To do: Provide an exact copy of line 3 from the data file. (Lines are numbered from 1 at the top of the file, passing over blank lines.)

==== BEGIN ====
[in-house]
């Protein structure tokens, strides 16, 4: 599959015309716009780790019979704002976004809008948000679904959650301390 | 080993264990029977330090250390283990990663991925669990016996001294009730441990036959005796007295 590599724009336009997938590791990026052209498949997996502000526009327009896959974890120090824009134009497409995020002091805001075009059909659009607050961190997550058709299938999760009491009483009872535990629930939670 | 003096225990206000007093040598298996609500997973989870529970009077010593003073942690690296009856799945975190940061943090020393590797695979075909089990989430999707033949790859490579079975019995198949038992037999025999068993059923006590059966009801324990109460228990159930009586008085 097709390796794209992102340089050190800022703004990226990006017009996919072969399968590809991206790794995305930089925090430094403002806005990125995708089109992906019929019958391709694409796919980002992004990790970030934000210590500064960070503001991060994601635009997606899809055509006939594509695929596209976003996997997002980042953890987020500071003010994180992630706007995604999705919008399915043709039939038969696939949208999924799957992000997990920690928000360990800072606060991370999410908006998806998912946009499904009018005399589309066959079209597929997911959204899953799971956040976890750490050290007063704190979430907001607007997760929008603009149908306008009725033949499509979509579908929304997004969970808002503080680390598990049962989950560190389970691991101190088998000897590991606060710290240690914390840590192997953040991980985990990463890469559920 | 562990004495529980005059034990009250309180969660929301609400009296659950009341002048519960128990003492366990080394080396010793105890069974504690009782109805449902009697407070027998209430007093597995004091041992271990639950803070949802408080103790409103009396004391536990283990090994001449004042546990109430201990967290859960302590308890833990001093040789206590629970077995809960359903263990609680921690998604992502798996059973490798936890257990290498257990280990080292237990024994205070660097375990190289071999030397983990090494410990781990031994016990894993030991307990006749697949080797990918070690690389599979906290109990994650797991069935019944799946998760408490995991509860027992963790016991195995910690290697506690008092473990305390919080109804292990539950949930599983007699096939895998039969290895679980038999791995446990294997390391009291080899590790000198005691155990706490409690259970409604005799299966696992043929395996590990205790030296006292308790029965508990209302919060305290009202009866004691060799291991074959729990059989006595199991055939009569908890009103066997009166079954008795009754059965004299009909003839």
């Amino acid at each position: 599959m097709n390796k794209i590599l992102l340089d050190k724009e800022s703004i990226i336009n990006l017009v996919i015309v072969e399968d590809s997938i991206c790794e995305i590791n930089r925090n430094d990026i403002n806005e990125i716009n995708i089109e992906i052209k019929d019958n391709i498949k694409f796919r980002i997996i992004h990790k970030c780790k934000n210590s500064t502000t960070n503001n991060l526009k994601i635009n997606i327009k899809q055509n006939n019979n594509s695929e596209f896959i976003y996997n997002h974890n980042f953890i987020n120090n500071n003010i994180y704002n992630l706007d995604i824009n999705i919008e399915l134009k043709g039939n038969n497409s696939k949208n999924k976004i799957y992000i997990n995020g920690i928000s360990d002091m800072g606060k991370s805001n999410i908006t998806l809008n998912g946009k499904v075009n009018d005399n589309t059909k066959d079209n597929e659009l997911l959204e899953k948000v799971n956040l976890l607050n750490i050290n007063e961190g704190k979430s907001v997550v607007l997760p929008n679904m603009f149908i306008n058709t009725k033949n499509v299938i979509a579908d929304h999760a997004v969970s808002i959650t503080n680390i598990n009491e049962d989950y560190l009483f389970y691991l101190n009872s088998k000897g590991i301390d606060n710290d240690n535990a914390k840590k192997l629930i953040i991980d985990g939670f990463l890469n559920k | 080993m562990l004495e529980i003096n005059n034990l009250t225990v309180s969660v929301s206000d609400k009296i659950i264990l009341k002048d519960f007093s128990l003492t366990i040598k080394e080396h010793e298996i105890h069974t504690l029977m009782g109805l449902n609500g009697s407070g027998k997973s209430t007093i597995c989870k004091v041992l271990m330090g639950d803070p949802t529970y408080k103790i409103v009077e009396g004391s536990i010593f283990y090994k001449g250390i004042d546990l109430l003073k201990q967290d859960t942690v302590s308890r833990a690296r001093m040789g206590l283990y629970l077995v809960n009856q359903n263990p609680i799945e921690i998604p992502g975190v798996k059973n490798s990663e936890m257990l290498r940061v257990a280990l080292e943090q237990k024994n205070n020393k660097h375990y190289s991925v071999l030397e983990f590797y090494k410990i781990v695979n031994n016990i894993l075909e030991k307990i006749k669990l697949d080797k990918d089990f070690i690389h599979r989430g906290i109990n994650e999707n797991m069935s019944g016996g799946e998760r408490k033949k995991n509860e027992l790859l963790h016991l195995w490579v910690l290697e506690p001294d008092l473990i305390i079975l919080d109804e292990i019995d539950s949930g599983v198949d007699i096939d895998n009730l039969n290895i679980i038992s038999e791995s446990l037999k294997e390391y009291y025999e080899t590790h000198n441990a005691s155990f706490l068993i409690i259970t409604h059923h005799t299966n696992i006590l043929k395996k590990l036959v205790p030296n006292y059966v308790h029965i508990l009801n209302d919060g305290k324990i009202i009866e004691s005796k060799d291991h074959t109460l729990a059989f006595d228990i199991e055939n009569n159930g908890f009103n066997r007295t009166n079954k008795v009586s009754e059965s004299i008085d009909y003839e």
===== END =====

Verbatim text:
């Amino acid at each position: 599959m097709n390796k794209i590599l992102l340089d050190k724009e800022s703004i990226i336009n990006l017009v996919i015309v072969e399968d590809s997938i991206c790794e995305i590791n930089r925090n430094d990026i403002n806005e990125i716009n995708i089109e992906i052209k019929d019958n391709i498949k694409f796919r980002i997996i992004h990790k970030c780790k934000n210590s500064t502000t960070n503001n991060l526009k994601i635009n997606i327009k899809q055509n006939n019979n594509s695929e596209f896959i976003y996997n997002h974890n980042f953890i987020n120090n500071n003010i994180y704002n992630l706007d995604i824009n999705i919008e399915l134009k043709g039939n038969n497409s696939k949208n999924k976004i799957y992000i997990n995020g920690i928000s360990d002091m800072g606060k991370s805001n999410i908006t998806l809008n998912g946009k499904v075009n009018d005399n589309t059909k066959d079209n597929e659009l997911l959204e899953k948000v799971n956040l976890l607050n750490i050290n007063e961190g704190k979430s907001v997550v607007l997760p929008n679904m603009f149908i306008n058709t009725k033949n499509v299938i979509a579908d929304h999760a997004v969970s808002i959650t503080n680390i598990n009491e049962d989950y560190l009483f389970y691991l101190n009872s088998k000897g590991i301390d606060n710290d240690n535990a914390k840590k192997l629930i953040i991980d985990g939670f990463l890469n559920k | 080993m562990l004495e529980i003096n005059n034990l009250t225990v309180s969660v929301s206000d609400k009296i659950i264990l009341k002048d519960f007093s128990l003492t366990i040598k080394e080396h010793e298996i105890h069974t504690l029977m009782g109805l449902n609500g009697s407070g027998k997973s209430t007093i597995c989870k004091v041992l271990m330090g639950d803070p949802t529970y408080k103790i409103v009077e009396g004391s536990i010593f283990y090994k001449g250390i004042d546990l109430l003073k201990q967290d859960t942690v302590s308890r833990a690296r001093m040789g206590l283990y629970l077995v809960n009856q359903n263990p609680i799945e921690i998604p992502g975190v798996k059973n490798s990663e936890m257990l290498r940061v257990a280990l080292e943090q237990k024994n205070n020393k660097h375990y190289s991925v071999l030397e983990f590797y090494k410990i781990v695979n031994n016990i894993l075909e030991k307990i006749k669990l697949d080797k990918d089990f070690i690389h599979r989430g906290i109990n994650e999707n797991m069935s019944g016996g799946e998760r408490k033949k995991n509860e027992l790859l963790h016991l195995w490579v910690l290697e506690p001294d008092l473990i305390i079975l919080d109804e292990i019995d539950s949930g599983v198949d007699i096939d895998n009730l039969n290895i679980i038992s038999e791995s446990l037999k294997e390391y009291y025999e080899t590790h000198n441990a005691s155990f706490l068993i409690i259970t409604h059923h005799t299966n696992i006590l043929k395996k590990l036959v205790p030296n006292y059966v308790h029965i508990l009801n209302d919060g305290k324990i009202i009866e004691s005796k060799d291991h074959t109460l729990a059989f006595d228990i199991e055939n009569n159930g908890f009103n066997r007295t009166n079954k008795v009586s009754e059965s004299i008085d009909y003839e």